Holocene Archaeology and Ngarrindjeri Ruwe/Ruwar (Land, Body, Spirit): A Critical Indigenous Approach to Understanding the Lower Murray River, South Australia

Author:

Wilson, Christopher, 2017 Holocene Archaeology and Ngarrindjeri Ruwe/Ruwar (Land, Body, Spirit): A Critical Indigenous Approach to Understanding the Lower Murray River, South Australia, Flinders University, School of Humanities and Creative Arts

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Abstract

This thesis contributes to two areas within the discipline of archaeology. Firstly, it contributes to the emerging discourse of Indigenous archaeologies in Australia through the development of a new methodological framework for Indigenous archaeologists. Secondly, it presents a synthesis of evidence from archaeological shell deposits (also shell middens) along the Lower Murray River, South Australia, that address specific questions about chronology, antiquity of occupation, subsistence and the contemporary challenges of applying Ngarrindjeri philosophies to research, archaeological practice and ongoing management of Ruwe/Ruwar (Land, Body, and Spirit). Although the initial focus was to examine shell deposits located in Ngarrindjeri Ruwe/Ruwar it is argued that the development of methodological approaches are integral to undertaking archaeological research with Indigenous communities. For the discipline, this locally specific approach provides a framework for archaeologists and Indigenous peoples working collaboratively and interdisciplinary that consider standpoint, Indigenous epistemologies and lived histories as key criteria for identifying Indigenous specific methodologies in archaeological research. The first contribution this thesis makes is to the field of Indigenous archaeologies through the explicit development of a methodology that considers the political context of Indigenous archaeologists conducting academic research for their own communities. Within this thesis, I have coined the phrase ‘Ngarrindjeri Archaeological Standpoint’, meaning an explicit exploration of the researcher’s lived experiences and prior knowledge, relationship to the Ngarrindjeri community, critique of colonial practices (archives, representations and scientific investigations) and how multiple narratives can assist in a more holistic interpretation of the archaeological record. It is acknowledged that this approach is not necessarily exclusive to Indigenous peoples. However, in this case, identity and lived experiences provide an entry point for exploring cross-cultural engagements in the research process. Ngarrindjeri epistemologies, critical theory, standpoint theory and Indigenous archaeologies have informed the theoretical framework whilst culturally appropriate decisions were negotiated with members of the Ngarrindjeri leadership in relation to archaeological methods employed. The second contribution this thesis makes is synthesis of archaeological research from south-eastern South Australia through an analysis of shell middens in Ngarrindjeri Ruwe/Ruwar. These sites (as the most dominant physically) and their associated cultural, spiritual, political values provide new evidence of occupation and lifeways in the Lower Murray River. The findings contribute to broader theories and debates about Indigenous people’s use of local resources, trade networks, adaption to the environment and technological developments, as well as socio-economic behaviour in the mid-Holocene. Radiocarbon ages have provided a chronology for occupation which spans the early Holocene, from ca 8600 years BP at Murrawong (Glen Lossie) to the present at Pomberuk (Hume Reserve). The majority of ages reported for both surface and excavated samples fall within the mid-Holocene, ca 4500 years BP. The material record associated with these investigations reflects varying historical accounts of Ngarrindjeri lifeways at contact, evidence for adaptation and seasonal patterns for resource use with a more refined chronology for occupation locally.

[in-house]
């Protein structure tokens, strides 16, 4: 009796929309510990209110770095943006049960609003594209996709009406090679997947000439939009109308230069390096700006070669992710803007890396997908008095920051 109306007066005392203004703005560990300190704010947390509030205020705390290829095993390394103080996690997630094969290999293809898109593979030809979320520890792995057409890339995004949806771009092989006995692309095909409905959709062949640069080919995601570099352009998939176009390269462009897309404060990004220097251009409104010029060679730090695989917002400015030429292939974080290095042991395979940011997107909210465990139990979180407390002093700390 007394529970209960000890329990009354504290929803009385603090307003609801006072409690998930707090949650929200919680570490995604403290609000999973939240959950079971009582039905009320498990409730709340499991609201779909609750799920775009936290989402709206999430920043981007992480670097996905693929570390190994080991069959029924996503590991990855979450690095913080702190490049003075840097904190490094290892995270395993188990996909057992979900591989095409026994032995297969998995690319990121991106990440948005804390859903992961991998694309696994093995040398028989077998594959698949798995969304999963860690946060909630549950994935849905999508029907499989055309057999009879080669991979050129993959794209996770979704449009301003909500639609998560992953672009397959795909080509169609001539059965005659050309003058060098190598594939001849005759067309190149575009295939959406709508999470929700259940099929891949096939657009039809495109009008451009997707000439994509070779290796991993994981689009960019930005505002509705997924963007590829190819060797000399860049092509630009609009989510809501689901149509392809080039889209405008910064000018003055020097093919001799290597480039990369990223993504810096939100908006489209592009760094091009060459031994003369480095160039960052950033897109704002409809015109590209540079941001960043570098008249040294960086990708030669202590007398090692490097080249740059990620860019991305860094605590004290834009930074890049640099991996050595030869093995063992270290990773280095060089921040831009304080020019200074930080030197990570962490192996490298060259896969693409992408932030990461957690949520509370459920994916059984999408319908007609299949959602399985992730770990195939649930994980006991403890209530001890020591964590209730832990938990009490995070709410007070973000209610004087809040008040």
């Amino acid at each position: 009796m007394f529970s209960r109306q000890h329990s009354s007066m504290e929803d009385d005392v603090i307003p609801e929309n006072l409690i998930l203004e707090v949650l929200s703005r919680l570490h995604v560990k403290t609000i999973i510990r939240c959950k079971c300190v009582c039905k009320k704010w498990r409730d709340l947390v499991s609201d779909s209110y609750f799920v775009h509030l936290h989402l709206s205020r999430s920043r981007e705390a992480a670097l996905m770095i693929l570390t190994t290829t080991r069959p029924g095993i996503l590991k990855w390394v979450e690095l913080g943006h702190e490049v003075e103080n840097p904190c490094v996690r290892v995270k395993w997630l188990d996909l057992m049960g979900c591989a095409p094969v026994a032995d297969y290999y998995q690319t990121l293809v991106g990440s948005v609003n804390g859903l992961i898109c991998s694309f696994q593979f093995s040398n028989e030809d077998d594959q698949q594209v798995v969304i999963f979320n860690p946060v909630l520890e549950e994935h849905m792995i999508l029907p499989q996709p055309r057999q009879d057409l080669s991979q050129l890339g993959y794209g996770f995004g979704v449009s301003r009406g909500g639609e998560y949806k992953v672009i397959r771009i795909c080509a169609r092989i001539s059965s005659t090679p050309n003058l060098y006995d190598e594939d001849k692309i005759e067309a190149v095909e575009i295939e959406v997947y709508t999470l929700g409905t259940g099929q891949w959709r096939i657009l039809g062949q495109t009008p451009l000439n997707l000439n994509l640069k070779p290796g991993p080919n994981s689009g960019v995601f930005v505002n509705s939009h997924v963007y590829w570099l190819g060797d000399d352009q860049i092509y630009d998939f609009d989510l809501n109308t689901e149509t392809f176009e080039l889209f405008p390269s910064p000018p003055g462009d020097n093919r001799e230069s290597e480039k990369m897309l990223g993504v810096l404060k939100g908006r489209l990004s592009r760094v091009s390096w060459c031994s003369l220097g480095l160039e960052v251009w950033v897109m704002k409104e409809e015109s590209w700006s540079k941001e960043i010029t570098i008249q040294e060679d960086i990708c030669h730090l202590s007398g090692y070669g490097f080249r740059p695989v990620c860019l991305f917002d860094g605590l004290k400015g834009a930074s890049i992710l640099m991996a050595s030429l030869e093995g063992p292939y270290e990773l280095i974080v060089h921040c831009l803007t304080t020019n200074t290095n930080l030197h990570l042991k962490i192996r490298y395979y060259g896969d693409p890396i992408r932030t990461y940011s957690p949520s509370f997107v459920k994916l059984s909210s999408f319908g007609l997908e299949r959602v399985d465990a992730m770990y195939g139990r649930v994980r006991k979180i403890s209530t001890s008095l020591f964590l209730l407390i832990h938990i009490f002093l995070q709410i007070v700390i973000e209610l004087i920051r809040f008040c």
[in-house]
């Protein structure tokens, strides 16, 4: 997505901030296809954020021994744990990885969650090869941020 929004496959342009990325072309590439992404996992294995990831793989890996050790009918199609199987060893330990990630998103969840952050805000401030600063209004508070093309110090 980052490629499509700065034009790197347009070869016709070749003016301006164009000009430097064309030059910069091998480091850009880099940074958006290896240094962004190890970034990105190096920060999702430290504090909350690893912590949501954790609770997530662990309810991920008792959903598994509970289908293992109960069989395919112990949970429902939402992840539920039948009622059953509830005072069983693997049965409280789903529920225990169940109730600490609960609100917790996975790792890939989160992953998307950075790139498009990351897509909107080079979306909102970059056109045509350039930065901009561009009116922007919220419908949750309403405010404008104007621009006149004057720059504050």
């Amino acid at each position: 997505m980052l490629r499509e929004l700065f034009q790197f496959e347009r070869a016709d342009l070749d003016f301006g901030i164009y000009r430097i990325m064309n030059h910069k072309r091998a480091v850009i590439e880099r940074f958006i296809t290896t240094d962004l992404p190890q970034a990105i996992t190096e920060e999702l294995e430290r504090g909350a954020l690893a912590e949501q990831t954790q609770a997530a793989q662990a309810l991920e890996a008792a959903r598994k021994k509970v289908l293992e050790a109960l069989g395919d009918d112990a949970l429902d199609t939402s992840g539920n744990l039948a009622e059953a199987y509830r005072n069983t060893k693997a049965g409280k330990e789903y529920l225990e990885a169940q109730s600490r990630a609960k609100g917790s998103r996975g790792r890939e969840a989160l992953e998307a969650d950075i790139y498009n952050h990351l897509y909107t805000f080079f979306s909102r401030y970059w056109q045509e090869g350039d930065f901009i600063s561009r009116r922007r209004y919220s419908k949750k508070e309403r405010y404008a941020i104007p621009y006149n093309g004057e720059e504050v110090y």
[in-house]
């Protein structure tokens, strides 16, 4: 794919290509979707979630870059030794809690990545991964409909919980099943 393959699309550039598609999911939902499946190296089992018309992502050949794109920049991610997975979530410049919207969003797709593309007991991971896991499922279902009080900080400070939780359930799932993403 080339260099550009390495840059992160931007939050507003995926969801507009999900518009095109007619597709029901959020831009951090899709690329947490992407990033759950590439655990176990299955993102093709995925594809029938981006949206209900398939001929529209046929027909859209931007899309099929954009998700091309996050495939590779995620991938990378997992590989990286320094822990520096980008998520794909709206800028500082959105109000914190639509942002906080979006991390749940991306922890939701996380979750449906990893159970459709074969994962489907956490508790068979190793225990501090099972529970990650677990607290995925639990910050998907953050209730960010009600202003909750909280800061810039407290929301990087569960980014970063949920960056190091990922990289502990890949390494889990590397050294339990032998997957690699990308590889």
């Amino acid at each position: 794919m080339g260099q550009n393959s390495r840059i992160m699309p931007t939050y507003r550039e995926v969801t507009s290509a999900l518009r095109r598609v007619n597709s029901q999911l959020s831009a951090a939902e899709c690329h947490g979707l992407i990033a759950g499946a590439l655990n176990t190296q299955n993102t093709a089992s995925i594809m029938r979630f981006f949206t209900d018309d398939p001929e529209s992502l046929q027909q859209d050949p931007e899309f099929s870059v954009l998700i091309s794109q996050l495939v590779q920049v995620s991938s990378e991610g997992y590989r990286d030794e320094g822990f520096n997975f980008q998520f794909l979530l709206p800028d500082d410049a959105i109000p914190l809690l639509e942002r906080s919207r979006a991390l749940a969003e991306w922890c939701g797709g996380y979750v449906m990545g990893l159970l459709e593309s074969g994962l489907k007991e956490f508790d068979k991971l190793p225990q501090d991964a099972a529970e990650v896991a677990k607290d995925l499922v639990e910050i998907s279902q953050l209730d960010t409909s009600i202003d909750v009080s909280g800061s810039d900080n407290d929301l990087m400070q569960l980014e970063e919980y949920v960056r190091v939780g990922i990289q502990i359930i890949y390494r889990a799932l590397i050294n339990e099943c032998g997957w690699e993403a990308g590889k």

Keywords: Indigenous archaeology, archaeology of the Lower Murray River, Ngarrindjeri, radiocarbon dating
Subject: Archaeology thesis, Humanities thesis

Thesis type: Doctor of Philosophy
Completed: 2017
School: School of Humanities and Creative Arts
Supervisor: Claire Smith